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    Wednesday 16 September 2009

    Day fifteen – The journey home

    Getting up at 7am, we checked out and took a taxi to the Kowloon Airport Express Station. The Airport is only 24mins away by train, costing less then €9. You can even use your octopus card to make the trip. Very handy for us we had some credit left on our cards that needed to be used.

    We were actually able to check into our flight at the train station, which itself is situated inside the Elements Shopping mall, the same place we took the bus to Shenzhen Airport. It’s great to know we don’t need to drag our bags onto the train. The next time we’ll see them should be in Dublin!

    We we couldn’t get two seats together; we were offered one upgrade for the 13 hour flight home. We declined, as we really wanted to sit close to each other. Thankfully at the airport they were able to allocate use emergency exit seating with at least two free rows in front of us. Perfect to stretch out and rest on the way home.
    As the flight had been delayed, we were given breakfast vouchers to pick up some food at the airport. We opted for the Burger King croissant and pancakes. Not very tasty, but filled us up.

    It’s great, Hong Kong Airport has free WIFI throughout! It’s allowed us to catch up with twitter in-between trying to spend the last of our cash.
    The service on the flight was the reverse of the coming over. We started with breakfast, both Vinnie and I had the Chinese option, noodles with Dim Sum, might have well have our last Chinese meal of the trip!

    Arriving into Heathrow at 5:30pm local time, we connected to our AerLingus flight at 8:10pm and arrived into Dublin around 9:30pm.

    Packing to leave :(

    It's after 3am and we're packing to leave. It's been one amazing adventure. We've got many more updates to follow, going to use the 13 hour flight to London to get blogging, so watch out for those. Our flight was scheduled for 7:20am but due to the recent typhoon, it's been pushed back to 11:20am. This means we arrive into Dublin around 9pm local time, some 18 or so hours after taking off! We'll update via twitter/twitvid before then!

    Tuesday 15 September 2009

    Day fourteen – The affects from Koppu

    What a night, the apartment shuck, but at 10am the warning signal was dropped back to a T3 and was downgraded to a tropical storm. The Typhoon had a named too – Koppu! Sweet!

    It’s our last full day in the city, so trying to take things easy we opted to take the midlevel escalators over on Hong Kong Island. Rather then having to walk up the hills around the small streets, you can take it easy and ride the mid level escalators that will take you the easy way up through the streets. Getting towards the top, we took a bus back down to the ferry port and traveled via Star Ferry to Hung Hom were we visited The whompai mall. Taking the MTR subway, we headed north to the New City Plaza mall with its 300+ stores.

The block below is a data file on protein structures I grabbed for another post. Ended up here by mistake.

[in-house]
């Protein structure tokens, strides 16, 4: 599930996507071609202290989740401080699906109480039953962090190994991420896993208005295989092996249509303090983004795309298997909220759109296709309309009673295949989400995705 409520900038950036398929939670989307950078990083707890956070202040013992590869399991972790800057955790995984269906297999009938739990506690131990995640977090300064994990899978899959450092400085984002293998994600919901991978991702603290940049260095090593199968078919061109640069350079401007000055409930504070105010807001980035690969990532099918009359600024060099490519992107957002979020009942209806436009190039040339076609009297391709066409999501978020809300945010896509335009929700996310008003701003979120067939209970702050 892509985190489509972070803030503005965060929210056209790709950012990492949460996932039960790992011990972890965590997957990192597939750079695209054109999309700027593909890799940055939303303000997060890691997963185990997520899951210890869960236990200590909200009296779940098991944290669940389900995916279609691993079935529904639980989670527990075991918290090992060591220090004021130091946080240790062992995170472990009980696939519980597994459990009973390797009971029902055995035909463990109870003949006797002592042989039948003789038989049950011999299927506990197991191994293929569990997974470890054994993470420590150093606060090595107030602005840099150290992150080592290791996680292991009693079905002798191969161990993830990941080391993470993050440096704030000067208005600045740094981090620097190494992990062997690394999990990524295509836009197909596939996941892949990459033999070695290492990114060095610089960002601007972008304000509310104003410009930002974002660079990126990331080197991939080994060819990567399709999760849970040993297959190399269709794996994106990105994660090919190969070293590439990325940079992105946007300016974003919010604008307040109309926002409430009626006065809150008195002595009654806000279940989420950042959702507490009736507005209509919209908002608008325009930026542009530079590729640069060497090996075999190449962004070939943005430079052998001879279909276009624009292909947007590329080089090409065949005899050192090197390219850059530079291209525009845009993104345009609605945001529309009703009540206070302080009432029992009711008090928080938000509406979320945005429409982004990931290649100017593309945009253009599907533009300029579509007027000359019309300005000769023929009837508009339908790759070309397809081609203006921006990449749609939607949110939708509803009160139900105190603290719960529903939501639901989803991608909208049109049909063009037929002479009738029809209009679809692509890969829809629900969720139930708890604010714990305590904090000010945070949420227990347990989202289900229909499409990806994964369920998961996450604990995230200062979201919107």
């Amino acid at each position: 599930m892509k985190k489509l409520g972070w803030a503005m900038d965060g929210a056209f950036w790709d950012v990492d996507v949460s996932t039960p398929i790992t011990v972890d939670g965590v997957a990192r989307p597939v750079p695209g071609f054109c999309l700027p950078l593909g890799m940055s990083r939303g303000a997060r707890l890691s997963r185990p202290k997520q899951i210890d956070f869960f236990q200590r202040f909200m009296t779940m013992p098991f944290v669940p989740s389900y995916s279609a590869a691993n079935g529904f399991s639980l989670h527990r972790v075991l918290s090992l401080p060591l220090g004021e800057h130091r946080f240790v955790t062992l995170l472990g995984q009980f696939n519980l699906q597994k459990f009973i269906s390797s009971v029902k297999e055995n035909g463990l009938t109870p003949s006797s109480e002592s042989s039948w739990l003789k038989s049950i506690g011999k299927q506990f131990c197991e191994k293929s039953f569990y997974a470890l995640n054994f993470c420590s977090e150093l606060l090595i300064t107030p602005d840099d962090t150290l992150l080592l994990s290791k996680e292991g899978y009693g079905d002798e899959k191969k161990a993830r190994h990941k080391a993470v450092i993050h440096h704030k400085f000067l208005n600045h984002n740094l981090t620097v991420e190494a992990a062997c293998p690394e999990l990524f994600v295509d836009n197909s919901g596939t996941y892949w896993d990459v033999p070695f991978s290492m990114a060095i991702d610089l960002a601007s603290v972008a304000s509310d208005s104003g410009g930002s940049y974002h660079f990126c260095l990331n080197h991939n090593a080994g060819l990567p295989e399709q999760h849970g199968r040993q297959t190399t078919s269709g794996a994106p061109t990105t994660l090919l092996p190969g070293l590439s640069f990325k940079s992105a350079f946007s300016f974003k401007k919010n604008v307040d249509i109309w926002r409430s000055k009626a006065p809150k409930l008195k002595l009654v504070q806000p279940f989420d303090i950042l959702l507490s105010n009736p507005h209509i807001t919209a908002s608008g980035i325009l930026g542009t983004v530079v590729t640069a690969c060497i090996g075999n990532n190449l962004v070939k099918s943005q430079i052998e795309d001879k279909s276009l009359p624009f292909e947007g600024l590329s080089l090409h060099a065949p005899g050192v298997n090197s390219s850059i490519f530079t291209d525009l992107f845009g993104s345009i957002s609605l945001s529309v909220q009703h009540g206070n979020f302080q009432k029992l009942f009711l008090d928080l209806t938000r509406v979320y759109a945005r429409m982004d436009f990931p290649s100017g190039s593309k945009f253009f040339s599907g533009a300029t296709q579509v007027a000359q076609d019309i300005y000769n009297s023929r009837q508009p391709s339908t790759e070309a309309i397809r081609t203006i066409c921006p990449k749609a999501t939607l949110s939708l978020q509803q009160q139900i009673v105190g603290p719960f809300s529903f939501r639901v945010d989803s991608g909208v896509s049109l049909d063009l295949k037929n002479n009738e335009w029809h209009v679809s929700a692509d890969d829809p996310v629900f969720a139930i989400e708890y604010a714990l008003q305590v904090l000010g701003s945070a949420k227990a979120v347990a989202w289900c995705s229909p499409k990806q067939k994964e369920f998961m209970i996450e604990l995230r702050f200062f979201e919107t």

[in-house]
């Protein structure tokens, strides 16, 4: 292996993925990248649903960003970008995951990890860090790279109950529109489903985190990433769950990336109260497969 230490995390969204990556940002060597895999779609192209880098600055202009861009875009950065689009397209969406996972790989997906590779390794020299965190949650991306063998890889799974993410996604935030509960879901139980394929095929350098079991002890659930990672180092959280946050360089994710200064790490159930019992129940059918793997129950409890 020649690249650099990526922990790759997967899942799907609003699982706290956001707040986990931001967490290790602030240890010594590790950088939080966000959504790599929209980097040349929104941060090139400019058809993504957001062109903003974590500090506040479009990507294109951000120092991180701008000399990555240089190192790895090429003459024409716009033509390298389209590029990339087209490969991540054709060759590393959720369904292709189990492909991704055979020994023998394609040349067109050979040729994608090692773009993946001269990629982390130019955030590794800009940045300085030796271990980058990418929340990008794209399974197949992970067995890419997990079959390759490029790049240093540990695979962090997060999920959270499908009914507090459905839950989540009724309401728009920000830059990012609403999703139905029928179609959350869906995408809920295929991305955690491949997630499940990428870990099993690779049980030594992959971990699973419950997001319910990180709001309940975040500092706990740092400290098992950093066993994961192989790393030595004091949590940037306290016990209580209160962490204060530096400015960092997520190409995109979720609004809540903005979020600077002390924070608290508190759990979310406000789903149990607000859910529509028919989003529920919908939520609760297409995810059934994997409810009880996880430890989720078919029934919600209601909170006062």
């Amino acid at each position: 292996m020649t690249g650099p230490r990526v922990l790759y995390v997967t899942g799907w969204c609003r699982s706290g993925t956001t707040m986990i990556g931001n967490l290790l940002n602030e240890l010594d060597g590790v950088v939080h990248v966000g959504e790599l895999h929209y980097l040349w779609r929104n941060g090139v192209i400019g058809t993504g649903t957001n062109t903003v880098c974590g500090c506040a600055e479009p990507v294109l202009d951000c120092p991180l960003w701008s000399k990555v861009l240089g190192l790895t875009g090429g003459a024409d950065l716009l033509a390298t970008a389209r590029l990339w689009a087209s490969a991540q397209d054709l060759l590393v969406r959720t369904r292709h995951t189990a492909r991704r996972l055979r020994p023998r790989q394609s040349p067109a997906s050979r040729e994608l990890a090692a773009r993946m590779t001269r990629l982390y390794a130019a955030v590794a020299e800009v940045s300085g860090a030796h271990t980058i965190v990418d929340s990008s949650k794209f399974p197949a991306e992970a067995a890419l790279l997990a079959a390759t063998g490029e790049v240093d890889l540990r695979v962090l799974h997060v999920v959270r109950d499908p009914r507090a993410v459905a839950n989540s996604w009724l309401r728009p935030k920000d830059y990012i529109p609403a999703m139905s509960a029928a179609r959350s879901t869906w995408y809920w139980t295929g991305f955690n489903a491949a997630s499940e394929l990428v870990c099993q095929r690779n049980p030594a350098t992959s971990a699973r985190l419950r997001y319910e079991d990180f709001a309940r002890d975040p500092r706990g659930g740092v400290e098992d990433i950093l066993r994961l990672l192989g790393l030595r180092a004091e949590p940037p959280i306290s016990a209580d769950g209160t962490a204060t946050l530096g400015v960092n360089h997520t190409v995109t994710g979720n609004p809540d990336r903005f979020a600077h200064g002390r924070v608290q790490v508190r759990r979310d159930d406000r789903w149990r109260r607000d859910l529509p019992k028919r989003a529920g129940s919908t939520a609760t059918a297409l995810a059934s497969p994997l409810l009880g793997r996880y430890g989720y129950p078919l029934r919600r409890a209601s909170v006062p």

We got back to the apartment around 6pm after making a stop a Beard Papas. I adore those cream puffs. In the London store there are only two varieties, but here we managed get 7 totally different kinds from white peach to fresh mango. Heaven. We settle into a Golden Girls Marathon (we brought season 1 with us) before packing out suitcases. We popped out for a quick drink before bed.

    Thankfully we’d checked our email. Our 7:20am flight to London had been delayed at first by 3 hours then 4. This affects our connecting flight to London. Thankfully as we’ve a through ticket, Quantas would take responsibility for booking our connecting flight. So the plan is to leave the apartment around 8am for our 11:20am flight to London. Arrive into London around 5:30pm to connect with our 8pm flight to Dublin. If we miss the 8pm flight there is only one last flight home, if we miss that, we could be stranded in London overnight!

    Monday 14 September 2009

    Day thirteen – Wash out at Disneyland

    We set aside today to visit Disneyland. It’s a rather new park in Hong Kong opening some 4 years ago. Currently it’s the smallest Disneyland in the world, with Paris being the biggest outside of the original in California. This will be Vinnie’s first time to visit a Disneyland, last year we opted to visit DisneySea in Tokyo instead of Disneyland.

    The MTR Subway easily connects you to the Disneyland line, a specially decorated subway train with Mickey Mouse ears etc. It only cost €1.40 to get our apartment straight into the park taking the MTR.

    Beforehand we’re read information relating to weather and visits to Disneyland. The park runs as normal on a T1 signal, but all outdoor rides and attractions shut down during a T3. Unfortunately by the time we arrived, a T3 signal had been hoisted. We still had to pay full price and were warned that a T8 could be raised within the next few hours. A T8 means the Tropical Typhoon is approaching the city and for all services to shut down with everyone staying at home in-doors.

    It rained almost non-stop. None of the outdoor rides were open. Most of the restaurants were closed. It really was a depressing atmosphere at the magic kingdom, not ideal for Vinnie’s’ first visit.

    We did manage to ride the Winnie the Pooh and the It’s a Small World rides. The only indoor rollercoaster, Space Mountain was closed for refitting for the upcoming Halloween season.